Parents and schools asked to be wary of fake educational materials

Written By: Claire Wanja
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Dr Julius Jwan
KICD Chief executive officer, Dr Julius Jwan said nobody has been authorized to sell the Basic Education Curriculum Framework (BECF) on behalf of the institute

Parents and school administrators have been asked to be wary of substandard and fake educational materials in the market.

The warning comes after a man was arrested during this year’s Kenya primary school head teachers association (KEPSHA) conference in Mombasa selling guidelines to the competency based new curriculum.

KICD Chief executive officer, Dr Julius Jwan said nobody has been authorized to sell the Basic Education Curriculum Framework (BECF) on behalf of the institute.

“The document is available on our website for information purposes. It is not right for anyone to down load it and erase our logo then print copies to sell to unsuspecting members of the public,” Dr Jwan said when he addressed participants at the 13th Kepsha conference.

Police manning the conference arrested the suspect on Tuesday evening after he was allegedly found selling the book at Sh 500 per copy.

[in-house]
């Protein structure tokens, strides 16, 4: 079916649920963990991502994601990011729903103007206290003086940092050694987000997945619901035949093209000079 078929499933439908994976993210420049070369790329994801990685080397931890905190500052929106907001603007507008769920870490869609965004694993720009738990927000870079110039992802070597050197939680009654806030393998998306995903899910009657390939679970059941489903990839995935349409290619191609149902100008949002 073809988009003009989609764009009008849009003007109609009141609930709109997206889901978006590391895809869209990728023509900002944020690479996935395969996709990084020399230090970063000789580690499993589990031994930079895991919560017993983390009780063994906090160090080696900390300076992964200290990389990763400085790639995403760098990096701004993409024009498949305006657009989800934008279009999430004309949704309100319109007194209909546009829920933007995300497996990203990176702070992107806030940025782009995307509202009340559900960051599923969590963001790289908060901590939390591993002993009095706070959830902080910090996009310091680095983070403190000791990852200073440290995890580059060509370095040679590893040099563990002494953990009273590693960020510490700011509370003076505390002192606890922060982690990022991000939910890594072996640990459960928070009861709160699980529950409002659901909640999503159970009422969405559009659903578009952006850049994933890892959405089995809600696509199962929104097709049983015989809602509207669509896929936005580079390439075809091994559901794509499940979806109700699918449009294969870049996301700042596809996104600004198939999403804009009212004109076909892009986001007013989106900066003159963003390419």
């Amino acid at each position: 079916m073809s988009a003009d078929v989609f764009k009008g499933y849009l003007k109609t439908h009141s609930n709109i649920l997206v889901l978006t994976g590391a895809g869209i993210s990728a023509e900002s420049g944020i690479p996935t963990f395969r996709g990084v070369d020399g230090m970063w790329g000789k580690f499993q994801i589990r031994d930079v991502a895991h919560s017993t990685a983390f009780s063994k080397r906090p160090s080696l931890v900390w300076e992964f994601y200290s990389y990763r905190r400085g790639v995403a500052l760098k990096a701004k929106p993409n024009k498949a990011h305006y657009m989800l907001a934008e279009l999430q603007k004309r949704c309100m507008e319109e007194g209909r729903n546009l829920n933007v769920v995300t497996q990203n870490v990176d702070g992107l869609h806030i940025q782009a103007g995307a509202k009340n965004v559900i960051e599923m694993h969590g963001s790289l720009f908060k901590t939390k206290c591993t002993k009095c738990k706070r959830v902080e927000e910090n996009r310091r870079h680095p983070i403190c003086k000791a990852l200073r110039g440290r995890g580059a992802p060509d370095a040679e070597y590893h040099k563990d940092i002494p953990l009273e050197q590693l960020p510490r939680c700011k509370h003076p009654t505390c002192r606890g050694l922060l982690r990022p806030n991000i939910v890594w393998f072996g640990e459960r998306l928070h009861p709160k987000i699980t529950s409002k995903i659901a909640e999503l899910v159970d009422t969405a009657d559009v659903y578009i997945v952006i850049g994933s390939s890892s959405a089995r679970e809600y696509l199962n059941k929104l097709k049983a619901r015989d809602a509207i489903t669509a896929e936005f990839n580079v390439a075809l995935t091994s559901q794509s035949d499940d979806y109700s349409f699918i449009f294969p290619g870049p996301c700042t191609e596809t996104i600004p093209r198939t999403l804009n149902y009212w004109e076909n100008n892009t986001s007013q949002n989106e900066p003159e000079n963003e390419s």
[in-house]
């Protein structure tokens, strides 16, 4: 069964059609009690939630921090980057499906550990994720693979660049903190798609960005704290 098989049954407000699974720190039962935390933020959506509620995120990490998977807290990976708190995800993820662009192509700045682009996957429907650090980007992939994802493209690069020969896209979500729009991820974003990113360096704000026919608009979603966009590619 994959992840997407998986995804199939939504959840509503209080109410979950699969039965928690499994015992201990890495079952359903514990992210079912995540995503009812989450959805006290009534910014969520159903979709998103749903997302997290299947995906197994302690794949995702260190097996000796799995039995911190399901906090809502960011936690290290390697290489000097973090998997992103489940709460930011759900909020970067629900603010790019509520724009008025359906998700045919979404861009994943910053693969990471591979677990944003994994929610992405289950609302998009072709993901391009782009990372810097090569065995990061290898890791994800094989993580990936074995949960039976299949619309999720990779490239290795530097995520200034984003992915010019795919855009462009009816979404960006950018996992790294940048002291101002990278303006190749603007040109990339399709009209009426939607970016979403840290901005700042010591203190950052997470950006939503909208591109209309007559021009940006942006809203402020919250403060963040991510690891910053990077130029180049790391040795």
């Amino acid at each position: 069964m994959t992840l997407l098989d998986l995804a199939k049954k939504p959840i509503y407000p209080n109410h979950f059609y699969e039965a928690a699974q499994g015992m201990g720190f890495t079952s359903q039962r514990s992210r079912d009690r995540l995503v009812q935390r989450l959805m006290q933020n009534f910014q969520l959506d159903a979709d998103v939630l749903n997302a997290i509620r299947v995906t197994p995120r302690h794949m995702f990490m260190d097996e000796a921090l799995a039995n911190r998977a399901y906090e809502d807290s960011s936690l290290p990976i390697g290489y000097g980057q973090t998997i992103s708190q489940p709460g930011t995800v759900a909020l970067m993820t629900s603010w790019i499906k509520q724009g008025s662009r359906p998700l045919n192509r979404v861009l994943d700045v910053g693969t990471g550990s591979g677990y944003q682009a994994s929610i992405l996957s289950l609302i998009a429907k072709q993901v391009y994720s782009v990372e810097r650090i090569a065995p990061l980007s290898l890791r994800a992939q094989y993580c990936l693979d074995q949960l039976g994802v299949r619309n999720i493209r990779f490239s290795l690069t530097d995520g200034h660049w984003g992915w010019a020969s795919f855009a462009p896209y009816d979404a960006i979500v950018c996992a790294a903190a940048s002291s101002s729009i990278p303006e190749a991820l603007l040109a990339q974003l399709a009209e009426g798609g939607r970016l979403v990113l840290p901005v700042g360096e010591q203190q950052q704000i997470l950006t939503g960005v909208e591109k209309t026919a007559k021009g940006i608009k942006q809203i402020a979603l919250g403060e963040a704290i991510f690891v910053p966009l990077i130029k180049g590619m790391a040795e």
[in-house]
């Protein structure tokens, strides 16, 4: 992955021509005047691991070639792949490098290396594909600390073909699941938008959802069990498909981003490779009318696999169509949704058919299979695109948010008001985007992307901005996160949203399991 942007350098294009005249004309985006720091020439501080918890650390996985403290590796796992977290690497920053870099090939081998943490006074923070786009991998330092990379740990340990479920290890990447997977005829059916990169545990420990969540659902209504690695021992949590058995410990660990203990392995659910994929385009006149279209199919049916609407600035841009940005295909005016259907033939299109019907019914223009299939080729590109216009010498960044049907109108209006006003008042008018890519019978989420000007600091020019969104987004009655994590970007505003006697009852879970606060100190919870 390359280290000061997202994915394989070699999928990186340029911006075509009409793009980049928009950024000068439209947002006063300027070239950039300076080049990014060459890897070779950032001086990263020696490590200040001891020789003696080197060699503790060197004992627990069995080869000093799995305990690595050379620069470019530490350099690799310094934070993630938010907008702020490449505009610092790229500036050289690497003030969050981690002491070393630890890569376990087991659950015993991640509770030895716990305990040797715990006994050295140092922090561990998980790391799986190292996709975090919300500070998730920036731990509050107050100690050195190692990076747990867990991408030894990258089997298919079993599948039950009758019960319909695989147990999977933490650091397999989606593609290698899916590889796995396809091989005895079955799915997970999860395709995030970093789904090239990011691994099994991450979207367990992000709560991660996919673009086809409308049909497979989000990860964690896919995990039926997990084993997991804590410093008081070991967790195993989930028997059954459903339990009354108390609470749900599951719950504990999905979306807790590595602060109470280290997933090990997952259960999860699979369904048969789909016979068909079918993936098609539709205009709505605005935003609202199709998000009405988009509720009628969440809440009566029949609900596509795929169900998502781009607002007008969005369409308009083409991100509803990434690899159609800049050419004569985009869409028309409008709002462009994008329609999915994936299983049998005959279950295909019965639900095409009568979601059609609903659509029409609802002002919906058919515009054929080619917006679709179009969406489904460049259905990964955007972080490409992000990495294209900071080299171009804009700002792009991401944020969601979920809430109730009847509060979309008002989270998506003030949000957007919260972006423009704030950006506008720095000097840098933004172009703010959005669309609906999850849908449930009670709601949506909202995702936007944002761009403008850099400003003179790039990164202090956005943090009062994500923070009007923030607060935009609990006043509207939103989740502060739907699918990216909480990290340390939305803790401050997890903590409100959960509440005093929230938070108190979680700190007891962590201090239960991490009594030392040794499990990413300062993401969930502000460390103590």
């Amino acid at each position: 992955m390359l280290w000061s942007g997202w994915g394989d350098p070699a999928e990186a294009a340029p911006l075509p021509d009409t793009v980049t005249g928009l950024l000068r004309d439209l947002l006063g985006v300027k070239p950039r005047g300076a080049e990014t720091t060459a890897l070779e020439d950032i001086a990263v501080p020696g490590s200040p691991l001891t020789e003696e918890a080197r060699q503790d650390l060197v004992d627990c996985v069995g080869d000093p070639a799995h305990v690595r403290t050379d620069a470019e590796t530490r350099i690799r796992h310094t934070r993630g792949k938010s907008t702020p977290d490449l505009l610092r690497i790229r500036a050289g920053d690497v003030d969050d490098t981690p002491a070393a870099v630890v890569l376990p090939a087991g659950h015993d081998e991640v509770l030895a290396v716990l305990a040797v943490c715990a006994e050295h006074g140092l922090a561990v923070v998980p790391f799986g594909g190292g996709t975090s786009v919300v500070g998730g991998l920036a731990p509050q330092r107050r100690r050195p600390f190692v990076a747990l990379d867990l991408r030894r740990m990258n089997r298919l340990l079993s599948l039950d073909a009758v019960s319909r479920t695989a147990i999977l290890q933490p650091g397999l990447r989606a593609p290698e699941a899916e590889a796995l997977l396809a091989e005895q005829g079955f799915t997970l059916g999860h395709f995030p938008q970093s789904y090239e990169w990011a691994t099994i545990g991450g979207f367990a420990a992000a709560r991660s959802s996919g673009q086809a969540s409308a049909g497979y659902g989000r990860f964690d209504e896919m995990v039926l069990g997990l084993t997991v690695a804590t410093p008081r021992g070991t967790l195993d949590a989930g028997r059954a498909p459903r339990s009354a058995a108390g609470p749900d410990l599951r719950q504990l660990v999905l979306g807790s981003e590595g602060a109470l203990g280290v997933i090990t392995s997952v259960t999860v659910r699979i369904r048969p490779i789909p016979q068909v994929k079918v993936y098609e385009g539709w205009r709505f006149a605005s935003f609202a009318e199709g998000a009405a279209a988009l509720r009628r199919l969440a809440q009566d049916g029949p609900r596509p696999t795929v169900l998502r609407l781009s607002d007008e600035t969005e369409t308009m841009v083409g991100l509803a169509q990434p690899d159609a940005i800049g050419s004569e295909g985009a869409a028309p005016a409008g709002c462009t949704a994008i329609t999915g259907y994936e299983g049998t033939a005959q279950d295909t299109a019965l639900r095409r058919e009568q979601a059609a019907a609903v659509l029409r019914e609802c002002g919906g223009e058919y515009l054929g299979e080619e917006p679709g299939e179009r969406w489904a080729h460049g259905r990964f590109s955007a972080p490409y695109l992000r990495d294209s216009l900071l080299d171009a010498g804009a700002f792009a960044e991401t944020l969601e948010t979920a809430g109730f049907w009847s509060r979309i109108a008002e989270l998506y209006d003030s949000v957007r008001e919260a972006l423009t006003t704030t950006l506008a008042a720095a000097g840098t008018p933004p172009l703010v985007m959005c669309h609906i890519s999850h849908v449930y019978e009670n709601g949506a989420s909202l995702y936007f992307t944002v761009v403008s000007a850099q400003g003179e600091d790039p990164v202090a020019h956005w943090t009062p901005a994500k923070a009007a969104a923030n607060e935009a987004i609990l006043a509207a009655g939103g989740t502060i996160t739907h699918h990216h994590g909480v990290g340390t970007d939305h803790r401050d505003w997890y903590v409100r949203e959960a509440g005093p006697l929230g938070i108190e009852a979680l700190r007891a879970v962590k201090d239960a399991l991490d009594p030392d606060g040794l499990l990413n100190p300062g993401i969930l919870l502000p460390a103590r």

Dr Jwan appealed to anyone in doubt of the kind of education materials approved by the government to seek clarification from relevant government education agencies instead of falling into the whims of unscrupulous traders.

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Some of the textbooks being sold especially through unofficial channels are not good for teaching and learners as they contain misleading content.

He challenged parents and schools to rely on the orange book, which provides a list of all the books approved for use in schools.

Dr Jwan said they are liaising with other relevant arms of the government including the security personnel to arrest those behind the illegal trade that risks compromising education standards.

“The books might not officially be in schools, but, they could end up in homes as supplementary books,” Dr Jwan observed.

He said the fake books are of poor quality but many Kenyans are lured to them because they are cheap.

Publishers and booksellers have been complaining that the books being illegally sold are denying genuine traders business.

Whereas the genuine traders pay taxes and operate bookshops, those engaged in the illegal business have resorted to shortcuts like hawking the books along the streets of major towns and in education forums.

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